How to Moderate to Lose or Maintain Weight

Quick history…Simply by switching from SAD (Standard American Diet) to WFPB in 2012, I lost 50 lbs in the first year (probably in around 7 months). During that time, I did eat some processed vegan food but no animal foods at all. As I continued to eat that way, the weight stayed off, but I found that I wasn’t losing anymore. I was still eating the same amount of calories I ate (more or less) at the beginning of my journey, but I weighed a lot less. I just couldn’t continue losing weight eating the same amount of calories. I also had a couple of ups and downs with my diabetes (eating less clean caused my a1c to rise), but ultimately found that I had to eat clean MOST of the time for optimal results. Now, I aim to eat clean 95% of the time.

A couple of years ago when High Carb Hannah’s Lean and Clean eBook came out (awesome way to get back on track and start losing again!), I followed her 2-week jumpstart plan, but I found that I was having to moderate (eat less of) some of the foods (potatoes, rice, oats, dates, fats) in order to keep my blood sugar in check and continue losing weight. Doing that, I was still feeling great and lost 9 lbs in a month.

Anyway, that really got me thinking. Even though I had heard from SO many people that I could eat all the whole plant foods I wanted until I was satisfied, I realized that I was not like the typical person. I didn’t seem to have those working sensors that told me it was time to stop eating until way too late. Even when I ate more slowly, I still never felt full. But, believe me, I was physically PLENTY full. Perhaps years and years of pushing the limit–eating beyond full–wrecked my ability to feel fullness. So, I decided to combine what I had learned in every past diet I failed to stay on (you’ll see why in a minute) and combine it with the magic of whole plant foods.

Whole plant foods do contain many magical qualities. Like the fact that they are loaded with nutrients and provide the perfect fuel for the body. However, we don’t put more gas in a car than the tank can hold. There is a limit–a tank–and keeping the tank full but not overflowing was a challenge for me.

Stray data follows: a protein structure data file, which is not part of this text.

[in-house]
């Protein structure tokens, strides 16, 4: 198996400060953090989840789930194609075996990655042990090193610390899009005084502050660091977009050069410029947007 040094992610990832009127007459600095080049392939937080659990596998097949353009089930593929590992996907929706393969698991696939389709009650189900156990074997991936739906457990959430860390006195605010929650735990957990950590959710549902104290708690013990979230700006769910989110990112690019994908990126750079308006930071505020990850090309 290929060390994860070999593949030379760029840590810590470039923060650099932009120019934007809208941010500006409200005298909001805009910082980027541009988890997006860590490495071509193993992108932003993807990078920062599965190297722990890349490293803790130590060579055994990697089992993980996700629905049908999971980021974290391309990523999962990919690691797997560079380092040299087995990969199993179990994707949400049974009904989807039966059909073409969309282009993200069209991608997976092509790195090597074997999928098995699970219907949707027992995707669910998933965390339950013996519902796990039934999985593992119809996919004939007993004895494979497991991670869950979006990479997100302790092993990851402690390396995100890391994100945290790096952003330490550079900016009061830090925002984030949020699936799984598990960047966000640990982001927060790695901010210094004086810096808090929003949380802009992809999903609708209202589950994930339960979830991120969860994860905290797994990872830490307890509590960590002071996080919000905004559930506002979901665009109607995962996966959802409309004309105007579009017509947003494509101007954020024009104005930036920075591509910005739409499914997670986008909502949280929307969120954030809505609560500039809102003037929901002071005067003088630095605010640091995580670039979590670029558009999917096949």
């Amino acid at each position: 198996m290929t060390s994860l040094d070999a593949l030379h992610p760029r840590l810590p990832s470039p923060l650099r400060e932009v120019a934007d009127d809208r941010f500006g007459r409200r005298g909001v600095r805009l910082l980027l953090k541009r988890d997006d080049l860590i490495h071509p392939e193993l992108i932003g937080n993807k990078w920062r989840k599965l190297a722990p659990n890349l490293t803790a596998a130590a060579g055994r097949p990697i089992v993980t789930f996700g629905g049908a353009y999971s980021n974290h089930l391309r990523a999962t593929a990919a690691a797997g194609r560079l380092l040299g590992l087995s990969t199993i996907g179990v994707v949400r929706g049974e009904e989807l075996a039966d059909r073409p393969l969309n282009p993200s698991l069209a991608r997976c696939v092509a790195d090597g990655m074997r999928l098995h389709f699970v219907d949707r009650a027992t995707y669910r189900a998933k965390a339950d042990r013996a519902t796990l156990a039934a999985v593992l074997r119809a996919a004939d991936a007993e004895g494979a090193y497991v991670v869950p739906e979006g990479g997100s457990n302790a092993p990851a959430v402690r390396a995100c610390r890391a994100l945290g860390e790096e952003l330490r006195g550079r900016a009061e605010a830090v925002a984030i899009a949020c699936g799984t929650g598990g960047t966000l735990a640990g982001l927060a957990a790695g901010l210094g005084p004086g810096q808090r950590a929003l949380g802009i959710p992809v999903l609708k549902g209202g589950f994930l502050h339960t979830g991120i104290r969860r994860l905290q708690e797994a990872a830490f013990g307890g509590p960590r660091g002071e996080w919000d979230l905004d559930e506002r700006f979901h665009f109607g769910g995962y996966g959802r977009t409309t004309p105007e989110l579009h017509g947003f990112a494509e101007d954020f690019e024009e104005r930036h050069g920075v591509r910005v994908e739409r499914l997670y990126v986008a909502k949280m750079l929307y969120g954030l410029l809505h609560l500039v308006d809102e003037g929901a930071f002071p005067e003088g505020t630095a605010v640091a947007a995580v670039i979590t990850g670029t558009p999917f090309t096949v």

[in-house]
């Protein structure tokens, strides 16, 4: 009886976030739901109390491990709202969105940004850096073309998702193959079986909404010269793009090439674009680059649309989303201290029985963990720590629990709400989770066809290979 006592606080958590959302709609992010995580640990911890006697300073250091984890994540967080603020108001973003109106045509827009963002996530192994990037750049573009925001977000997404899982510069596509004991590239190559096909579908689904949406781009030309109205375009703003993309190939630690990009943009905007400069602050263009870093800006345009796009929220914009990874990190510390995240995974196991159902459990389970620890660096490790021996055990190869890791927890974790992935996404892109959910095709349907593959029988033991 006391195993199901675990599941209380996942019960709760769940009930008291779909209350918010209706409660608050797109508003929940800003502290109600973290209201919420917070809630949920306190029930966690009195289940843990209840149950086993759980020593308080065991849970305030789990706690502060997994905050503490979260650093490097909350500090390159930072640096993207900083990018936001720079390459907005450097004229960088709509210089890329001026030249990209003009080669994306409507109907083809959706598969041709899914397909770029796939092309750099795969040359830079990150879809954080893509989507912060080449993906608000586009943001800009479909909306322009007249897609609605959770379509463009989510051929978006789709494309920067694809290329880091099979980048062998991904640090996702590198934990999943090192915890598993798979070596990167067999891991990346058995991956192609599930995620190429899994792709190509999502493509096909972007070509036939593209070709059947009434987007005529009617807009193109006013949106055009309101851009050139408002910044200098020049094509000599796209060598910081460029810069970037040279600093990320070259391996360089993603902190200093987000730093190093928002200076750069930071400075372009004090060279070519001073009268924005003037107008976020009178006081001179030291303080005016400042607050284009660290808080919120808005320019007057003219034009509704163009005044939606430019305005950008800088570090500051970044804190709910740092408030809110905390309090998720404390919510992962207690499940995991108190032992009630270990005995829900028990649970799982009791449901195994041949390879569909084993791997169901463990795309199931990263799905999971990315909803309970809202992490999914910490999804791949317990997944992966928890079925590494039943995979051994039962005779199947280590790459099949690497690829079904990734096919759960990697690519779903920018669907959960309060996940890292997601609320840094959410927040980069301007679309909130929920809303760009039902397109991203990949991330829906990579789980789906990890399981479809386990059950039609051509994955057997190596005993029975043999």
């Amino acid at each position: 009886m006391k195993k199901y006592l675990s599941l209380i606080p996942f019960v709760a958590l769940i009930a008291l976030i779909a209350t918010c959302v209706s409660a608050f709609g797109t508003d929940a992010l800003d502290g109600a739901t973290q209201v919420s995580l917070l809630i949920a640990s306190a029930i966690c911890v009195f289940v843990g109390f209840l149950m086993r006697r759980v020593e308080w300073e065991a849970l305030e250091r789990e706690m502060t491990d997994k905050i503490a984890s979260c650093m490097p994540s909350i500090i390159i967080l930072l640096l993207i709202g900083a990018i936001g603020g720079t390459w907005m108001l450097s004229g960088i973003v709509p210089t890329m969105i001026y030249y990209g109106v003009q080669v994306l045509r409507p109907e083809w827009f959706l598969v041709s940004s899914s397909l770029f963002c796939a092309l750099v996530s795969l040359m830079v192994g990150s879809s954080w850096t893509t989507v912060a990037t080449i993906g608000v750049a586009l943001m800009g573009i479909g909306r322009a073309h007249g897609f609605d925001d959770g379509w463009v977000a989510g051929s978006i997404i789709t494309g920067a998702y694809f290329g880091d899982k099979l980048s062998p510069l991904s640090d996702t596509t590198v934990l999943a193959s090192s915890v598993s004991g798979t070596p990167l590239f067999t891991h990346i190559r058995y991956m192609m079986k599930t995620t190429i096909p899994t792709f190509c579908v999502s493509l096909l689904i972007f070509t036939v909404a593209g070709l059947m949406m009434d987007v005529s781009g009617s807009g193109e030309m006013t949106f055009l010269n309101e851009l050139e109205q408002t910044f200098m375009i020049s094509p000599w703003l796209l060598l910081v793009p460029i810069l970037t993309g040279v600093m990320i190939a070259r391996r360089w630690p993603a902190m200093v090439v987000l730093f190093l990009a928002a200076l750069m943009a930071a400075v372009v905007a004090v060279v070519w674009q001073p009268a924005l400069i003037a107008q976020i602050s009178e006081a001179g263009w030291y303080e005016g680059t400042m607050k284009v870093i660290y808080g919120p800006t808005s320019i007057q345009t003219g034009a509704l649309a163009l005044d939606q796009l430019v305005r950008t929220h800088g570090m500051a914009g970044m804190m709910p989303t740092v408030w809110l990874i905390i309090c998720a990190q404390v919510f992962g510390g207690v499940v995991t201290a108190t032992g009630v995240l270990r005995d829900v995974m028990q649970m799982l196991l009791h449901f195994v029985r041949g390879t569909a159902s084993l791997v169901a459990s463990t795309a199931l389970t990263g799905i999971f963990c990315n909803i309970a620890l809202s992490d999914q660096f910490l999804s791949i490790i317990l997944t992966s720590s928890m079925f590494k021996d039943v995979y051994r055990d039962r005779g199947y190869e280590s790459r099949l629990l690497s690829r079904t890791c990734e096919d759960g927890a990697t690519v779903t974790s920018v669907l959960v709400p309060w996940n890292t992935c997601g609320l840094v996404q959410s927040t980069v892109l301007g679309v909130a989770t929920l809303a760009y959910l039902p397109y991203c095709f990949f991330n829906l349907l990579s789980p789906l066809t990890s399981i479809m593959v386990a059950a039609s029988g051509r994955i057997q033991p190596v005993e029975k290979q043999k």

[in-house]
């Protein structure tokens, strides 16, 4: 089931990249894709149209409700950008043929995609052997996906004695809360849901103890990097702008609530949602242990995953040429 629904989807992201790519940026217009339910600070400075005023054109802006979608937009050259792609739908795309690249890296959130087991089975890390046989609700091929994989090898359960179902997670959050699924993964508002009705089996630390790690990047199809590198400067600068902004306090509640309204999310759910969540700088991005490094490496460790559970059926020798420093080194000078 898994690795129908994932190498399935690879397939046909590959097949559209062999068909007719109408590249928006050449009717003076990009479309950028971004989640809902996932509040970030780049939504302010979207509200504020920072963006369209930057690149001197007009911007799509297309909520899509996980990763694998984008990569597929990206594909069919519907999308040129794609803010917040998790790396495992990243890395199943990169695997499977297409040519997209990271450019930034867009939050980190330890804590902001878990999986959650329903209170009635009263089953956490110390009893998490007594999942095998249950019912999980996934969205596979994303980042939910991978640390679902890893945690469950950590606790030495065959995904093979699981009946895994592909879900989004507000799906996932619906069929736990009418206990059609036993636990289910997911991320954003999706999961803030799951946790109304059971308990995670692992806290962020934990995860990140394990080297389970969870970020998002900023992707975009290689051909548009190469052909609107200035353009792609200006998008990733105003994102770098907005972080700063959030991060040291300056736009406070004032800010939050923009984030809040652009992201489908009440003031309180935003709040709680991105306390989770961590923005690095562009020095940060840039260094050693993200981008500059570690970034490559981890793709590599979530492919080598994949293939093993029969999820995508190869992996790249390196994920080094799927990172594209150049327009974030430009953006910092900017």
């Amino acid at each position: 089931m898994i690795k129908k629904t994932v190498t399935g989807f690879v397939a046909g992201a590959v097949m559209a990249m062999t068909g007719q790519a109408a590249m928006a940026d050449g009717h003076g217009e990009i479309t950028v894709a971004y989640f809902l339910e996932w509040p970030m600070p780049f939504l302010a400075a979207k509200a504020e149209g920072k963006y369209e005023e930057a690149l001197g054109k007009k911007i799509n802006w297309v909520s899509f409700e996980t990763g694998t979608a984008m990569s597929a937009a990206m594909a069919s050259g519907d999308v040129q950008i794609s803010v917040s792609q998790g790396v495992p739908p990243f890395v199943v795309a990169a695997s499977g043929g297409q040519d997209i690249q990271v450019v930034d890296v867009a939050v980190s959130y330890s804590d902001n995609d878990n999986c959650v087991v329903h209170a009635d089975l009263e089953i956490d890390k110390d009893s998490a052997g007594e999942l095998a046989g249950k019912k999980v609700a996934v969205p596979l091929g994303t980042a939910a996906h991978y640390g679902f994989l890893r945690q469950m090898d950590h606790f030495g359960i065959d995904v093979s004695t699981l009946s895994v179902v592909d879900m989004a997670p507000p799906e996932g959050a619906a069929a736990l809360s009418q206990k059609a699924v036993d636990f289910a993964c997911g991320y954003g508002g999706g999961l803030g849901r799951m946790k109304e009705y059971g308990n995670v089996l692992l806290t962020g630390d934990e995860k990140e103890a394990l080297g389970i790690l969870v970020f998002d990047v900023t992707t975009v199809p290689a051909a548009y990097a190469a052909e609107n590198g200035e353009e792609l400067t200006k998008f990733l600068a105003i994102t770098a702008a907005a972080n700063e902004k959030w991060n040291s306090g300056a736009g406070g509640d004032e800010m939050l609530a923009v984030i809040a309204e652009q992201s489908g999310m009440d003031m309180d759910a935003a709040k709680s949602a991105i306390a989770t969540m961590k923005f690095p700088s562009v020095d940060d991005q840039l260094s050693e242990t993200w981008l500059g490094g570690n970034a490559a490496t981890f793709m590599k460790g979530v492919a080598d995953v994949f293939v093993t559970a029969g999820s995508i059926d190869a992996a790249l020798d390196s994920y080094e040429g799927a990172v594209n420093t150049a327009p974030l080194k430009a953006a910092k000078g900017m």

I knew that I did NOT want to count calories and weigh and measure my food ALL the time. And, I don’t do that now, so please don’t misunderstand. However, when my weight loss stalled (and I even gained a few pounds back), I knew I needed to put myself under the microscope and see where I needed to tweak my diet.

I started by signing up for a FREE account at
I chose this site specifically because they don’t allow random people to enter in foods and their information like other sites do. The information comes from a couple of databases (USDA and NCCDB) that were more reputable that the average human. However, in order to track what you are eating, you do have to make sure you are actually eating specific amounts of food. You’ll have to do some weighing and measuring. I know–a little bit of a pain. This was not something I planned to do forever–just for a few days. I just ate as I normally would, entered this information into Cronometer, and found that my macronutrient distribution of carbs, proteins, and fats was WAY off. And, my caloric intake was anywhere from 100-500 calories too high every day. #realitycheck

Tracking food is absolutely more work when you eat complex meals. So, eating more simply helps tremendously. My breakfasts and lunches were a breeze to enter into Cronometer (because I eat much more simply at these meals), but my dinners were generally much more complex recipes. PAIN, RIGHT? For the long haul, I knew I would not want to be entering in every one of my recipes/servings into Cronometer. However, I did add some of them to get me through my test days. It was helpful to get an accurate picture of my caloric intake and macros distribution.